Never has a post-apocalyptic story been so fluffy.
GIANT SPIDER & ME: A POST-APOCALYPTIC TALE (Owari Nochi, Asanagi Kurashi), by Kikori Morino. First published in 2016 and first published in North America in 2018.
Not far from the ruins of a city lives 12-year-old Nagi. For the last few years, she's been waiting for her wandering father to return. She passes her days by gathering food and cooking, but she longs for company. She just so happens to discover a giant spider in the woods one day with a gentle (if skittish) nature and a taste for home-cooked food. She takes it in, names it Asa, and enjoy happy times until a strange visitor shows up at Nagi's door.
Despite what its subtitle might suggest, this is not a story about disaster. If anything, it's closer in both content and tone to something like Sweetness and Lightning. It's basically a cooking manga! It just so happens to be a cooking manga featuring a table-sized arachnid.
Like a lot of the more slice-of-life-style cooking manga, Giant Spider & Me is very gentle and rhythmic. Most the chapters revolve around a recipe (and like all good cooking manga, it gives the reader a recipe to follow). The only thing that changes are the events around the cooking. Sometimes the chapter is about Nagi gathering an ingredient; other times she and Asa are heading out to some location to eat. Even then, Morino makes sure to shake up that formula at times by intruding outside figures to Nagi and Asa's cozy little corner of the world. That being said, it is awful convenient that this apocalypse never seems to leave her wanting for things like coffee or olive oil. It's hard to say at this point if it's laziness on the part of the mangaka or something to suggest that the world beyond Nagi's doorstep isn't a Fist of the North Star-style wasteland.
Also like a lot of cooking manga, the cooking ties in to the larger themes of forging and maintaining relationships through food. With Asa around, Nagi is no longer lonely and bored. She has an excuse to go out into the world again for something beyond sustenance. She has something to focus on other than her daily routine and her missing dad. As for Asa, it's basically a giant pet (albeit one with a distressing large and point mouth) and it seems to be enjoying Nagi's company as well.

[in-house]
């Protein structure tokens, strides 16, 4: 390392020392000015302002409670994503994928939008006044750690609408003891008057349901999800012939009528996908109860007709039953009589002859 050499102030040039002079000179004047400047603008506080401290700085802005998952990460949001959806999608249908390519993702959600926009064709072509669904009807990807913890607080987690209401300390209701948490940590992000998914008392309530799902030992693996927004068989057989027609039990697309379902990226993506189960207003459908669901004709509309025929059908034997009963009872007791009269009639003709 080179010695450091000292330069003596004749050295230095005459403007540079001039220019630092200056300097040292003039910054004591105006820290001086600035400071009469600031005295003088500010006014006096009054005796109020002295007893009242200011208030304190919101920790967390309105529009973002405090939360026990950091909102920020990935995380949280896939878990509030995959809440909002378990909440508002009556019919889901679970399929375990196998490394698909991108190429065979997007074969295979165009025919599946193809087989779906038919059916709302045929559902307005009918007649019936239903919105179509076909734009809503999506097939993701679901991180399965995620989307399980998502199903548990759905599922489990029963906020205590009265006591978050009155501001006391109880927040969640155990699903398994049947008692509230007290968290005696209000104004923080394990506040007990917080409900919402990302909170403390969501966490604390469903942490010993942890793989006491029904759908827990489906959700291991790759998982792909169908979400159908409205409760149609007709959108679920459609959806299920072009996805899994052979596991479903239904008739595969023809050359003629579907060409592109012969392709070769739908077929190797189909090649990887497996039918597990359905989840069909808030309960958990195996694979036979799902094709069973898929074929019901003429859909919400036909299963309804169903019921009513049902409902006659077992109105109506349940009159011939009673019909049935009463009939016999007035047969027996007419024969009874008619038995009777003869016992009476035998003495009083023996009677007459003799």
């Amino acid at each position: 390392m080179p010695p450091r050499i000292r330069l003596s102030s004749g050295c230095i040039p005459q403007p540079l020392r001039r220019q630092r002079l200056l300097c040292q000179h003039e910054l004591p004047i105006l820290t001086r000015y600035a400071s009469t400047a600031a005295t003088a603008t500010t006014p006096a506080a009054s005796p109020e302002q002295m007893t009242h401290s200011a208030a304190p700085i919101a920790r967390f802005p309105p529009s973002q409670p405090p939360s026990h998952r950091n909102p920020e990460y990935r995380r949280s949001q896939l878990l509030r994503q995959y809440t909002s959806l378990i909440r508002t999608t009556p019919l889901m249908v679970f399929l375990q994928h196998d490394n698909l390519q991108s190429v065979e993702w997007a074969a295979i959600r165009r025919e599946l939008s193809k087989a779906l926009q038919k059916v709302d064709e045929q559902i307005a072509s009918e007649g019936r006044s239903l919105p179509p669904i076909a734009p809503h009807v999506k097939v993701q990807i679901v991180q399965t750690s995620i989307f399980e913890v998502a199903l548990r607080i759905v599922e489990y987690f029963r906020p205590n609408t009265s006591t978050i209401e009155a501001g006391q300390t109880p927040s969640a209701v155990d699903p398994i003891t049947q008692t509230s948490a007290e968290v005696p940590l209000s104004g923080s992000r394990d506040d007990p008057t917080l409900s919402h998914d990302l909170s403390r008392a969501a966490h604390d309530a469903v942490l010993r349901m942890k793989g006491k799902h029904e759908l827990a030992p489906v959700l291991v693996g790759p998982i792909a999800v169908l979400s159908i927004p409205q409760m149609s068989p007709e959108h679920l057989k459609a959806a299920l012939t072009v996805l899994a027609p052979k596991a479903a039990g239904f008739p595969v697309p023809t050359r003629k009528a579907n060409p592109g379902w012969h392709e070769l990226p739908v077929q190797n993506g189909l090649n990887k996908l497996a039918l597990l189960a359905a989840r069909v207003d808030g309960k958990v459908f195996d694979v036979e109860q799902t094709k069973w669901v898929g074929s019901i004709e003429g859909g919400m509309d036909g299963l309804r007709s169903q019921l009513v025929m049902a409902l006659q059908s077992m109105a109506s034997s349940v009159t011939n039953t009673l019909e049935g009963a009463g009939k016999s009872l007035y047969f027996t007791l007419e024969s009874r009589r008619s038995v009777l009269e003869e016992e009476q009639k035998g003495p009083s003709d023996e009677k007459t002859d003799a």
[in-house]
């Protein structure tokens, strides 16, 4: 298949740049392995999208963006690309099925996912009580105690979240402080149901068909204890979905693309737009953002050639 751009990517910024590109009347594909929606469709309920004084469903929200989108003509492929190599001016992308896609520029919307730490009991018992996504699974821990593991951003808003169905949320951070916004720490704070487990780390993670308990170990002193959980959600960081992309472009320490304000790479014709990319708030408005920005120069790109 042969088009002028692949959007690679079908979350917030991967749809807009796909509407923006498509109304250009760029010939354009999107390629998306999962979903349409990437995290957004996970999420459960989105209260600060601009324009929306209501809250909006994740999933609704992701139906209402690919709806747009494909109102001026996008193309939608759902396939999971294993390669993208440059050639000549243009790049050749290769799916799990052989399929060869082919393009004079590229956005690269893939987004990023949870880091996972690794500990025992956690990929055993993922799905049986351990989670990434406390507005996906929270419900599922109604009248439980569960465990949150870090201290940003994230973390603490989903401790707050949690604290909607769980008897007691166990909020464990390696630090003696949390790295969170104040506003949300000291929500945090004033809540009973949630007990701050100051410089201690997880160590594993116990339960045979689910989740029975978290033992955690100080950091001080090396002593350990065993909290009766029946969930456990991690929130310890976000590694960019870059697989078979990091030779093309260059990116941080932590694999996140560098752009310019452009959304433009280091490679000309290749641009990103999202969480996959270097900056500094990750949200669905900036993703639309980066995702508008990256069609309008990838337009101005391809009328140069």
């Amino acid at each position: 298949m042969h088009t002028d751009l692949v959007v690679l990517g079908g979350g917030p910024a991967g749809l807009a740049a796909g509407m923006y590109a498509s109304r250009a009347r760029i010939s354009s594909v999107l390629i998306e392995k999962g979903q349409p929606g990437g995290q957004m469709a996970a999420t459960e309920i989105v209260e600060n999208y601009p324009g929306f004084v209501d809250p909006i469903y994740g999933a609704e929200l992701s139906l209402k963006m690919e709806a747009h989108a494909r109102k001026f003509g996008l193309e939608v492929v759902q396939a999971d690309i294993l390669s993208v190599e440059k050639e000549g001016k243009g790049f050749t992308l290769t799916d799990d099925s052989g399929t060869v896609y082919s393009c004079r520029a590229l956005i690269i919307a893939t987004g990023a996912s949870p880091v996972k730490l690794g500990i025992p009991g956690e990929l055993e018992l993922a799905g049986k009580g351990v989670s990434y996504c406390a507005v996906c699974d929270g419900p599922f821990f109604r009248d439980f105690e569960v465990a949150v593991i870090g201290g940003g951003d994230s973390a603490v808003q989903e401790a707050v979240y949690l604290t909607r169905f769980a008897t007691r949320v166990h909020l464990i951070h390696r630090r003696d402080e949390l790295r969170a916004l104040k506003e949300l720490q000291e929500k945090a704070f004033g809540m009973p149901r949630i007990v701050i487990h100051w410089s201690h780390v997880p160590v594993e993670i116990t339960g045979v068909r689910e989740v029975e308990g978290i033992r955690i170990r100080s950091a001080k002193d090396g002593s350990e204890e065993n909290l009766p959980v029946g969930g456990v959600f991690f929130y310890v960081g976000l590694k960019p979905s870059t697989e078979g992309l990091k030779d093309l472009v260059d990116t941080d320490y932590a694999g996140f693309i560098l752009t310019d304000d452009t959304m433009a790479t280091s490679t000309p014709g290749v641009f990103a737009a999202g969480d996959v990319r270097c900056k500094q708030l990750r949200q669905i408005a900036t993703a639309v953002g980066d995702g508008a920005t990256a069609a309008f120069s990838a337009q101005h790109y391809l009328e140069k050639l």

Of course, this idyllic interlude can't last forever. In the back of my mind, I sometimes wondered why Nagi continued to live alone instead of heading to the nearby village she mentions. She doesn't have to wander far to find the remains of "modern" civilization, and at the end of the volume we see how her trusting nature and innocence can get her in trouble (or at least a cliffhanger). Still, it's those darker elements that give this otherwise wholesome series its own unique flavor.
Morino's art adds to the gentle tone of the story. The watercolor art is soft and inviting. The same goes for Nagi's well-kept cottage and the woods around her, to say nothing of the dishes that Nagi makes. The panelling is simple and efficient. That being said, the real marvel here is Asa. It's no small feat to take something like a spider and make it cute, but I think Morino succeeds quite well. She makes it fuzzy to soften the harsher lines of its exoskeleton, to say nothing of Asa's foliage-covered thorax. Its legs are more rubbery than spindly. Its facial features are simplified and the large be-fanged mouth is certainly less daunting than your traditional mandible. Honestly, it reminds me of nothing so much as a Fizzgig, and who doesn't love Fizzgig?
This series is published by Seven Seas. This series is complete with 3 volumes. All 3 have been published and are currently in print.